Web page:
The law passed, but thousands still rally in Paris against gay marriage


French UMP opposition right-wing party president Jean-Francois Cope (R) and MP Claude Goasguen (L) head a delegation of UMP officials in a mass protest on May 26, 2013, in Paris against a gay marriage law.


Eric Feferberg

In Paris 50 arrests have already been made in anti-gay marriage and adoption law protests, which police say could draw some 200,000 people on Sunday.

The bill, supported by President Francois Hollande, passed into law May 18, but mostly right-wing protesters, including members of former president Nicolas Sarkozy's Union for a Popular Movement party (UMP), insist the fight is not over.

If the past is any indictor, the protests will likely be peaceful. But police expect a few "ultras" to mix with the crowds, and authorities think they might try and cause trouble.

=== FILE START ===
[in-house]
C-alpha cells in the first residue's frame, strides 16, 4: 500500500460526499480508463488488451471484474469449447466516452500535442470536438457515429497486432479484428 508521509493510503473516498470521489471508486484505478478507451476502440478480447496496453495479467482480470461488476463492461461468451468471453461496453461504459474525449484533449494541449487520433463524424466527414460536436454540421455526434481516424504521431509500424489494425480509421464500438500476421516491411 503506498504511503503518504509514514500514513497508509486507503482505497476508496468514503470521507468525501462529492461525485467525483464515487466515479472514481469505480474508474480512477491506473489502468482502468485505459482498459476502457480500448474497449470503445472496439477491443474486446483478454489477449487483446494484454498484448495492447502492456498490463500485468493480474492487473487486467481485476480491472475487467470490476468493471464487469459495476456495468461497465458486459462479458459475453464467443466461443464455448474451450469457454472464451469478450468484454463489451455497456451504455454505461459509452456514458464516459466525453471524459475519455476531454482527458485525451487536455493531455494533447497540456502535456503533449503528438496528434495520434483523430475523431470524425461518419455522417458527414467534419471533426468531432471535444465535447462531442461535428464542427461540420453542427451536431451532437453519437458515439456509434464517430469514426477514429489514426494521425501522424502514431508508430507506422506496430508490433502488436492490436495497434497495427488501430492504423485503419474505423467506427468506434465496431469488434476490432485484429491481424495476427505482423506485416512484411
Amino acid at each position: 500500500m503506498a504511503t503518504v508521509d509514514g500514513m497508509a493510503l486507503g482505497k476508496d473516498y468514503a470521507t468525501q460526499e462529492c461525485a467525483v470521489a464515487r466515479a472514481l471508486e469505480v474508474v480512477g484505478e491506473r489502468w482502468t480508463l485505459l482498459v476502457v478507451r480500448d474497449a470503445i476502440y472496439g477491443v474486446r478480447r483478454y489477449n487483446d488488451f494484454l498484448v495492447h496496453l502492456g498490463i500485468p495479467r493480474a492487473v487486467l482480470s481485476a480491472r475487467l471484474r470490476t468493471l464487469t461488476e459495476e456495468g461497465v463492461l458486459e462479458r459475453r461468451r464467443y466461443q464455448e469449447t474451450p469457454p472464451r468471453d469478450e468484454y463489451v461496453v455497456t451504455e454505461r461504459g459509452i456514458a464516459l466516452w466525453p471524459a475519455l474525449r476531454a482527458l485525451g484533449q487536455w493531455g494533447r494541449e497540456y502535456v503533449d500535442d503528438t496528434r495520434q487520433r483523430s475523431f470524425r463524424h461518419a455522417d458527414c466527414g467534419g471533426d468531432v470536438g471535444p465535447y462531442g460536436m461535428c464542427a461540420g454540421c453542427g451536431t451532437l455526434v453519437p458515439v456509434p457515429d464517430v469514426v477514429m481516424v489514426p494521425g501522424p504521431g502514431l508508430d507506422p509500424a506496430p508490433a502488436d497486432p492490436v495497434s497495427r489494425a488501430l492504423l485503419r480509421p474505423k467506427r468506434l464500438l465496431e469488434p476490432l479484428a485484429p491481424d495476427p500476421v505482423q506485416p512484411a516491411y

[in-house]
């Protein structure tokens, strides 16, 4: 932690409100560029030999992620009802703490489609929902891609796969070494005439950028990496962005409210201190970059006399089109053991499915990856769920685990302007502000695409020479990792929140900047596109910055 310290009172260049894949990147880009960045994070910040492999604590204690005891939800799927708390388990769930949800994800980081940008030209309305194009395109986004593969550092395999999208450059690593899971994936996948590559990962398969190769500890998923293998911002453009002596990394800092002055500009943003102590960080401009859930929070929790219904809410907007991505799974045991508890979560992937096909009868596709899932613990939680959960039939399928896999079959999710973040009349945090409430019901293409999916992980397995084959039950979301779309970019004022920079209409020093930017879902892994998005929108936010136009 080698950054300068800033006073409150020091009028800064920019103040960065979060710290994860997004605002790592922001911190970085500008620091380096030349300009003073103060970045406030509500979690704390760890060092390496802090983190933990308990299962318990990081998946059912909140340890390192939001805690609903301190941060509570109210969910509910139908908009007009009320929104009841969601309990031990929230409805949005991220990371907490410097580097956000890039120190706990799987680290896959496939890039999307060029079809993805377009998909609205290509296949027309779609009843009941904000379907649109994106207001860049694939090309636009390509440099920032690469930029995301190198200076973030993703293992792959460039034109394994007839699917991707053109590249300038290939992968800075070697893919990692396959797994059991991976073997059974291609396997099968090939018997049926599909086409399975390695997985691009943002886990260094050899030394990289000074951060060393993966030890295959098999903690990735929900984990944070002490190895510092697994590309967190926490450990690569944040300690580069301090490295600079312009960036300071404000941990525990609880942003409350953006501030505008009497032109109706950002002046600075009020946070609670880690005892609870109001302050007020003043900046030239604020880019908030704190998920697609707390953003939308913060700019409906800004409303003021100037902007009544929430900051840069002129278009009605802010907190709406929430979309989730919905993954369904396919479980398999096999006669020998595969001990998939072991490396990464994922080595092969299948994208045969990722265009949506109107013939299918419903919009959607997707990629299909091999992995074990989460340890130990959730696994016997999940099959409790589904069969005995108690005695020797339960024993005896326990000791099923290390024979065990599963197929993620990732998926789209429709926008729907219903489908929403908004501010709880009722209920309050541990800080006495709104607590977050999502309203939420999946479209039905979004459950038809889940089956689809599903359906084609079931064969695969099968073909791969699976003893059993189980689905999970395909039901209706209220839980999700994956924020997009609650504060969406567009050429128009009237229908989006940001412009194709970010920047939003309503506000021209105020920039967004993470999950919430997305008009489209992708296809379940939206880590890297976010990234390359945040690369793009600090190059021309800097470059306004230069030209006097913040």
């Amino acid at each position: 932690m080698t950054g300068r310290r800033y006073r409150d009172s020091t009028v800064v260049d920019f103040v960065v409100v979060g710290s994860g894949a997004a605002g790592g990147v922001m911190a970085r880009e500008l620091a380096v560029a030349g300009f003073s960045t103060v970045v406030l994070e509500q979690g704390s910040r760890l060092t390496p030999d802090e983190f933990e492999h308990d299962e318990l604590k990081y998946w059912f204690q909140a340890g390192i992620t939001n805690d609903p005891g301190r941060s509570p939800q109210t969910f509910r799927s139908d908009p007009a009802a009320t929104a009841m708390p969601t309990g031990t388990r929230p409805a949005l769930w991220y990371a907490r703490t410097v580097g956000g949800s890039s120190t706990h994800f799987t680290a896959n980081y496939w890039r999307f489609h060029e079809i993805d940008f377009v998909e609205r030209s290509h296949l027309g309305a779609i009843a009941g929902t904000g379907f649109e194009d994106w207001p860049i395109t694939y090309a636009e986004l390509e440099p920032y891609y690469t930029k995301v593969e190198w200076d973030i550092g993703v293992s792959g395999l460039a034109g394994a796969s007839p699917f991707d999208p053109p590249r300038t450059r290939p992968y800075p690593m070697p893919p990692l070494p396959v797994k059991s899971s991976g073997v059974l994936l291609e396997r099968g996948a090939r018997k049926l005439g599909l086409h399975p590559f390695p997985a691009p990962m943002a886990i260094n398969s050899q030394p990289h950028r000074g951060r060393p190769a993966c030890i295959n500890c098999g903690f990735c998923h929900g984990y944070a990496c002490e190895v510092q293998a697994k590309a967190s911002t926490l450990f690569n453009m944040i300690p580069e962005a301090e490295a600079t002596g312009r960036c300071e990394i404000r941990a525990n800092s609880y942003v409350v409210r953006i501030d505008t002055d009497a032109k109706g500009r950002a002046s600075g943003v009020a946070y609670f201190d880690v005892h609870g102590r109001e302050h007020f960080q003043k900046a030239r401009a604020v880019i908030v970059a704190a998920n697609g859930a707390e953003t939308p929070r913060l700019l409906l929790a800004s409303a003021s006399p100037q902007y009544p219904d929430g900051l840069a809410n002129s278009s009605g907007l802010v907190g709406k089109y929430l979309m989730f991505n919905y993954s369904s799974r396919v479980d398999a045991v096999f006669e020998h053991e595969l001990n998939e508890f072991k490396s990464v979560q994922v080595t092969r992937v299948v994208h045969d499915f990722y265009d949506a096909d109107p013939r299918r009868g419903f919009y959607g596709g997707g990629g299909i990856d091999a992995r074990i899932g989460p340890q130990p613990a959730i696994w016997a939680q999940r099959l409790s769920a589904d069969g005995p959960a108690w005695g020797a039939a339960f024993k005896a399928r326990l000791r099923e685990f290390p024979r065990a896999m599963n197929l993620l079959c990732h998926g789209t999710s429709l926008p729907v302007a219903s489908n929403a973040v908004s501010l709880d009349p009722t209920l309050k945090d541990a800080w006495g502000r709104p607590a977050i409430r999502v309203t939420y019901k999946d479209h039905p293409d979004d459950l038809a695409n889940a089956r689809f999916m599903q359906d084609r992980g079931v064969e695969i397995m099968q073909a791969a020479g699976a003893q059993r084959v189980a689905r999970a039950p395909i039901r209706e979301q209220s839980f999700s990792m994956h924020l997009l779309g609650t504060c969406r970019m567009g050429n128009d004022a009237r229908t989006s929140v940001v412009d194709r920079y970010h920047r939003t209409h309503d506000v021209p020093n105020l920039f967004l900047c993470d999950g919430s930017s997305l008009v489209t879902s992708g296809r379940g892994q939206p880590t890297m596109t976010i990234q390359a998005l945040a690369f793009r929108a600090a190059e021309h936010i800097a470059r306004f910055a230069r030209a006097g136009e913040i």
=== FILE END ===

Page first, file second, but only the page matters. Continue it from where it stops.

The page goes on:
France became the 14th country to legalize same-sex marriage, despite mass protests, especially in Paris, with one drawing about 470,000 people. Today, rally organizers hope more will come and make their "indignation" heard and "free France from the thought police."

Jacques Myard, a UMP member of parliament, told the BBC the dominant Socialist Party had passed the law "by force" and struck at "the French nation's conscience."

"Those people are playing God," Myard added, "because they want to marry, but it won't stop at this stage. Then they will adopt, and then we will have children in families where there is no father or no mother."

Opponents of the same-sex marriage law, such as Frigide Barjot, head of the anti-gay marriage movement La Manif Pour Tous, have suggested there could be efforts after the next local elections in 2014 to reverse the law.

On Tuesday, far-right writer Dominique Venner committed suicide in front of the Notre Dame Cathedral, but not before denouncing gay marriage and immigration. An essay on his website called legalizing gay marriage and adoption a "vile law."

La Manif Pour Tous tweeted this picture earlier today.